Sugar Addiction



Why do so many people crave sugar? The answer is because they crave stimulation. Sugar is a powerful substance much like heroin. Once you get a little taste it is hard to abstain from it. When sugar is ingested it automatically sets off the brain and creates a feeling of well being and produces a calming affect (false serotonin boost). This boost wakes up the endrocrine system, releasing hormones in the blood. This short energy boost takes away “the pain” or empty feeling a person may have. People who suffer from any of the following; loneliness, sadness, depression, anxiety, boredom, insecurity, social incompatibility, anger, not having enough sex and fear can easily become addicted to sugar.

When people are stimulated through physical means or are emotional balanced tend not have the craving for sugar. This is because they stimulate the endrocrine in a healthy and normal fashion. Those that aren’t getting enough stimulation tend to resort to sugar to help give them a boost. People who are lonely and are not in a physical relationship tend to crave sugar because they are trying to fill a void in their life. Sugar excites the brain in the same manner as having an orgasm during sex. This is why so many lonely people crave sugar. Depressed people crave sugar because they are in search of a boost. Their central nervous system is down and they try to boost it up by ingesting sugar. Unfortunately, this boost is only temporary and they end up staying depressed.

Sugar comes in many forms. Alcohol is a sugar that most everyone enjoys. Alcohol addiction and sugar addiction are very similar. They both provide a drug like effect to the brain and body. Whenever a substance alters homeostatic physiological patterns of the brain or other systems then there is a problem. Once a person discovers ways to change their physiology they tend to gravitate toward those methods for boosting their systems. Stimulants such as; coffee, candy, sugar tend to boost the central nervous system. Where as, alcohol depresses the central nervous system. Sugar is a very powerful substance. For some folks they will battle with it their whole life.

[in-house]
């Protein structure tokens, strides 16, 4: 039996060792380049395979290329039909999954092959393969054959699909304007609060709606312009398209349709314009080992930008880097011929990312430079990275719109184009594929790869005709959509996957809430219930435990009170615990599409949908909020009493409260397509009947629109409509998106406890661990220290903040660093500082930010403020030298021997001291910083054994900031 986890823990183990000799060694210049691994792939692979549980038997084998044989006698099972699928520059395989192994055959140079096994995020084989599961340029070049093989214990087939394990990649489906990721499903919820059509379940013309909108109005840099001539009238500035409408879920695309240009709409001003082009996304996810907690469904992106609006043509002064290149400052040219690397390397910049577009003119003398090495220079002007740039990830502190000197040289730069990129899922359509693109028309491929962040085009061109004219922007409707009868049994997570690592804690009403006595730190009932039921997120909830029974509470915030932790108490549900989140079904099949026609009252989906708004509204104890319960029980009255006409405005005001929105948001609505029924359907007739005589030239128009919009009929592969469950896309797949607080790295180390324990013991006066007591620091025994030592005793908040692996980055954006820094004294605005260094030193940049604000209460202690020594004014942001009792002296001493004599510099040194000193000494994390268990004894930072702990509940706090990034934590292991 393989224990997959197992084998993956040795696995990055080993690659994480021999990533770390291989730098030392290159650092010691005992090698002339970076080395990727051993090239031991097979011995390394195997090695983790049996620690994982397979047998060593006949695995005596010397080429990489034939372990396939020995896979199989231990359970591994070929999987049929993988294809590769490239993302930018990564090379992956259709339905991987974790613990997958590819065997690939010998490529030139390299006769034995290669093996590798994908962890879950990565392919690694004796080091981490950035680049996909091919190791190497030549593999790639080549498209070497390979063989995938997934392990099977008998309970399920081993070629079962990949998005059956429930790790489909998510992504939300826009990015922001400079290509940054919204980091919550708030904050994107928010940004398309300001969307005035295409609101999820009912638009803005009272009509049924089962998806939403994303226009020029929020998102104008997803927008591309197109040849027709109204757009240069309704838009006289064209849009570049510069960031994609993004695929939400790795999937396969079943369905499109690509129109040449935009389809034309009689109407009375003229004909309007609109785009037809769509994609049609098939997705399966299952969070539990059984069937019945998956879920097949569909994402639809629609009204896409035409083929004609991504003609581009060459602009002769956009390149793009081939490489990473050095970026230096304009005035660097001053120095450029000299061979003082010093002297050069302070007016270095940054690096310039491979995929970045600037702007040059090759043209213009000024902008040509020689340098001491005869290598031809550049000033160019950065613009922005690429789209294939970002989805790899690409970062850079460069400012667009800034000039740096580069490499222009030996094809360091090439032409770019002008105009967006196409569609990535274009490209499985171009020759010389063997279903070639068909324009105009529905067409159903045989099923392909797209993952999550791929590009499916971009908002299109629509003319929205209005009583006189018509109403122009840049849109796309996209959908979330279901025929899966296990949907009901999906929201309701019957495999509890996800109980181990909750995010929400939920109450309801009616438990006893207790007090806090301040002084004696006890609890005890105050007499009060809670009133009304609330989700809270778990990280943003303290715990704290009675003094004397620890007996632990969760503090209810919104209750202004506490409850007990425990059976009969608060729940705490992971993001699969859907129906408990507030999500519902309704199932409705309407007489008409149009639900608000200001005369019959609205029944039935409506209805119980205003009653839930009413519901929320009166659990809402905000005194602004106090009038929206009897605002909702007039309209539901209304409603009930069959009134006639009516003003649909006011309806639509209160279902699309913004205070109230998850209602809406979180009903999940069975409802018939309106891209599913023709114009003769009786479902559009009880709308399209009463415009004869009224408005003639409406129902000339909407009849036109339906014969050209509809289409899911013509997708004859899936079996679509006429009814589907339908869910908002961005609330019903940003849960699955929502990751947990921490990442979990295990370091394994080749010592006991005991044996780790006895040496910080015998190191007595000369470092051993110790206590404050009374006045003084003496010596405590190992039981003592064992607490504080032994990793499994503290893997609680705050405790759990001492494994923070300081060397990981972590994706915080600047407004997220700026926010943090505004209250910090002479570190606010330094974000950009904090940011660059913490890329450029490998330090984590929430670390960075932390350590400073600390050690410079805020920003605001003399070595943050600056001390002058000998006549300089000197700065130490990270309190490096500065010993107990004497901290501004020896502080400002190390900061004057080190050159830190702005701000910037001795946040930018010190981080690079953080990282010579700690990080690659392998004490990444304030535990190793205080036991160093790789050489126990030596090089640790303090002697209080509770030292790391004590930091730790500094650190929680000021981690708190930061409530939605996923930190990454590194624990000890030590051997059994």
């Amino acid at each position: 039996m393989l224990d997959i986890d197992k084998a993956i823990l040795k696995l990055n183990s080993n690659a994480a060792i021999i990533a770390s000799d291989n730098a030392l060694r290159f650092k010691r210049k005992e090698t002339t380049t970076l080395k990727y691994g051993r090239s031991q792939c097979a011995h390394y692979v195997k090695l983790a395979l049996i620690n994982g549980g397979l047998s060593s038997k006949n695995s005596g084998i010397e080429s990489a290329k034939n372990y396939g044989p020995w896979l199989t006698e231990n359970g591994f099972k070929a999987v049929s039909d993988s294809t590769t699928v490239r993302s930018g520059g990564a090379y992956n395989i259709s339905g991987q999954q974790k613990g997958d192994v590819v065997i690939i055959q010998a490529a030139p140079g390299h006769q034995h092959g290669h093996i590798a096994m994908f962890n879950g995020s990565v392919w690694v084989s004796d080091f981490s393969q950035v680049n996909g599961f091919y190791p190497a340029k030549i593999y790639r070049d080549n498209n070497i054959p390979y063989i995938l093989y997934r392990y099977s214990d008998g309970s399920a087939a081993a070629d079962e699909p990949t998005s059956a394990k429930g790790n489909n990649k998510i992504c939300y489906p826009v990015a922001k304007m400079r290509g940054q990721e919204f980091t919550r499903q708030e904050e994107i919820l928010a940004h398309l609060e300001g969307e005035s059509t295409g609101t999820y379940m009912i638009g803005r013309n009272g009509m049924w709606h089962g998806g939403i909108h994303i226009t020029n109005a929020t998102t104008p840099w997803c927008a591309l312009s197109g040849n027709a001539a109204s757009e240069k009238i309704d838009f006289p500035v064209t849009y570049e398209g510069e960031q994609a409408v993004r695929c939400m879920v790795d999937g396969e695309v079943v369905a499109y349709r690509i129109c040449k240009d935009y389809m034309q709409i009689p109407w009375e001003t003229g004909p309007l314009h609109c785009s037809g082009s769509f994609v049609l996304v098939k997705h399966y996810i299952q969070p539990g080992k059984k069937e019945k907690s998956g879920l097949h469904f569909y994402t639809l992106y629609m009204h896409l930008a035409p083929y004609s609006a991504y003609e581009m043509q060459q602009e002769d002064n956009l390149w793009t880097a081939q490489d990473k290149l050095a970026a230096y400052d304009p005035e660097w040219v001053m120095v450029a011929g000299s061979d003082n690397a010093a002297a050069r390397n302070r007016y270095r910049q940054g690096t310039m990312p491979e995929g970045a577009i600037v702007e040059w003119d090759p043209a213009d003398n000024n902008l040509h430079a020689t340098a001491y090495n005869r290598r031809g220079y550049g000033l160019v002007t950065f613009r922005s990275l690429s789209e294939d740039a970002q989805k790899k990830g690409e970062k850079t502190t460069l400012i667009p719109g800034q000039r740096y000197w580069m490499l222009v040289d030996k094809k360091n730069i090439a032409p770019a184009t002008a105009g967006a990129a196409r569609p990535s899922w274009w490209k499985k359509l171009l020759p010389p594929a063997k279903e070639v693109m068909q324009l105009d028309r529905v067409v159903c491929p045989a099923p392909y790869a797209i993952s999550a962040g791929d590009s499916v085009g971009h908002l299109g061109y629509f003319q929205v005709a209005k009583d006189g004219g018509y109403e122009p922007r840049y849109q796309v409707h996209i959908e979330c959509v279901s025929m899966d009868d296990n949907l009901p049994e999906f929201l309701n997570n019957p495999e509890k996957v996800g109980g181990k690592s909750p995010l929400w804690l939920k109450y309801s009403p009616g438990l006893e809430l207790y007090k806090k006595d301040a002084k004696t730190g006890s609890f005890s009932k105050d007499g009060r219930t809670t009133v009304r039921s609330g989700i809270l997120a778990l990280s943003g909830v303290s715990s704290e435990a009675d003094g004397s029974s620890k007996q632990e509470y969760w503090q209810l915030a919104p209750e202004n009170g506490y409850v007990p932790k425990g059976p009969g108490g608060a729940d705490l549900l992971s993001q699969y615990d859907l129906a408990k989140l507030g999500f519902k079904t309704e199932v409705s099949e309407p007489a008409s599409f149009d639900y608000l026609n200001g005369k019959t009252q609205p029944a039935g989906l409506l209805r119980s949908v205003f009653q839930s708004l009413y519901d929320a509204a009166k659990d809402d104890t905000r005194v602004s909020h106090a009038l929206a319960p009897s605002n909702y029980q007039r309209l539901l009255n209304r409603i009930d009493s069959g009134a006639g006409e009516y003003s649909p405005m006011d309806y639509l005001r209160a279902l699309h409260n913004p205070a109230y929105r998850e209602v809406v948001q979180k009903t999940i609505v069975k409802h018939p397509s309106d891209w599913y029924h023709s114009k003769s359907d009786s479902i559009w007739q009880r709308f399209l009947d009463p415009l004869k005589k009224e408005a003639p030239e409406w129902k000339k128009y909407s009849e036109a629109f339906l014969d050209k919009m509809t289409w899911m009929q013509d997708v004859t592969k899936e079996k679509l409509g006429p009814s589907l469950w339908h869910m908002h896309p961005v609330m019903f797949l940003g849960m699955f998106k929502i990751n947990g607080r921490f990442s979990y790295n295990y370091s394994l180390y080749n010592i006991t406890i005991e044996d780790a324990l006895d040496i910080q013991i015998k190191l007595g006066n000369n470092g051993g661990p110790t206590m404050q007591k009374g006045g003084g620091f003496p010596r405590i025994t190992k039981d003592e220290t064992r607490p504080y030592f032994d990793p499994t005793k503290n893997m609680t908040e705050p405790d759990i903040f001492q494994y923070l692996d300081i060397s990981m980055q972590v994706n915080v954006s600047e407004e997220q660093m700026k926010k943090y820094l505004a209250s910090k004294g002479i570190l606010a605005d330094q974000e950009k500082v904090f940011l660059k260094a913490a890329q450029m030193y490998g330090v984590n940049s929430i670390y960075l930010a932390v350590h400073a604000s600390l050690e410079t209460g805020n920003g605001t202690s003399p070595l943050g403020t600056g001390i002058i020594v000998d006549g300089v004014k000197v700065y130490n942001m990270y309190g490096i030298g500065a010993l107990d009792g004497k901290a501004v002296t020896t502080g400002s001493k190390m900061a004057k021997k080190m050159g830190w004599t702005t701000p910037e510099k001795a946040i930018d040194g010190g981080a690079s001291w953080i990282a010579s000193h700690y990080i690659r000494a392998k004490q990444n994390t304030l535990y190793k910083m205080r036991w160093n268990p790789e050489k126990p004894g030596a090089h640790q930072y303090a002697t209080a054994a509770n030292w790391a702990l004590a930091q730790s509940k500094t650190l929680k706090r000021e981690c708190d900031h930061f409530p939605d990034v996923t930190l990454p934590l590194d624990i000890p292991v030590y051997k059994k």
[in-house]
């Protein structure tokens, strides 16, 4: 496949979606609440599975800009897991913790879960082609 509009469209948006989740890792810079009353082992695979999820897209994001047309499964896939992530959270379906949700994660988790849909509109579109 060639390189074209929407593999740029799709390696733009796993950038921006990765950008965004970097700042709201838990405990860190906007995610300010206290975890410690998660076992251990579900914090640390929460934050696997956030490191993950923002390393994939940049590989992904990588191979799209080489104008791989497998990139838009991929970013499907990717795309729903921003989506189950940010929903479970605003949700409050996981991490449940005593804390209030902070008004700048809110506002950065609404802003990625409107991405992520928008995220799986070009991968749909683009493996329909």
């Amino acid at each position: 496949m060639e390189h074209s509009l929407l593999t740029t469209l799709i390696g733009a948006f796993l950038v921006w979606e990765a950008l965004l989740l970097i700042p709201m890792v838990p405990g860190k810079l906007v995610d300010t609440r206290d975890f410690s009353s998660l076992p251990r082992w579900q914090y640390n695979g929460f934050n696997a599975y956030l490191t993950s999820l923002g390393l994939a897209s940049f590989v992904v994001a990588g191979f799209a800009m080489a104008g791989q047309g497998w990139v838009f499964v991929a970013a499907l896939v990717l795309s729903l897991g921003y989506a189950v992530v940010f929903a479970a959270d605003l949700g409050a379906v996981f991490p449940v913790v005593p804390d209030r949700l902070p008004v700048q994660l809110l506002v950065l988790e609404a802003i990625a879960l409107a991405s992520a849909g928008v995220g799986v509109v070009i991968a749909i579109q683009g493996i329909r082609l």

Another downfall from ingesting too much sugar is its effect on the brain chemical brain-derived neurotrophic factor (BDNF). BDNF helps with the development of new brain tissue. Without BDNF the brain would not survive. BDNF creates new neurons. When you consume too much sugar the less BDNF is produced. This can cause insulin resistance. If insulin resistance becomes chronic then diabetes can develop. By ingesting large amounts of sugar in any form (fruits, candy, alcohol, etc.) you increase the risk of developing metabolic deficiencies.

It is hard to break from ingesting sugar because of the powerful effect it has on the physiological processes of the body. Eating sugar is a big part of many people’s life. I am convinced that the damage sugar does to the neurons of the brain is the reason for so many of the psychological disorders and brain disease that we are seeing today.

What to do

* Control intake of sugar throughout the day.

* Find healthy outlets to stimulate central nervous system

* Get control of your emotions



Daryl Conant, M.Ed

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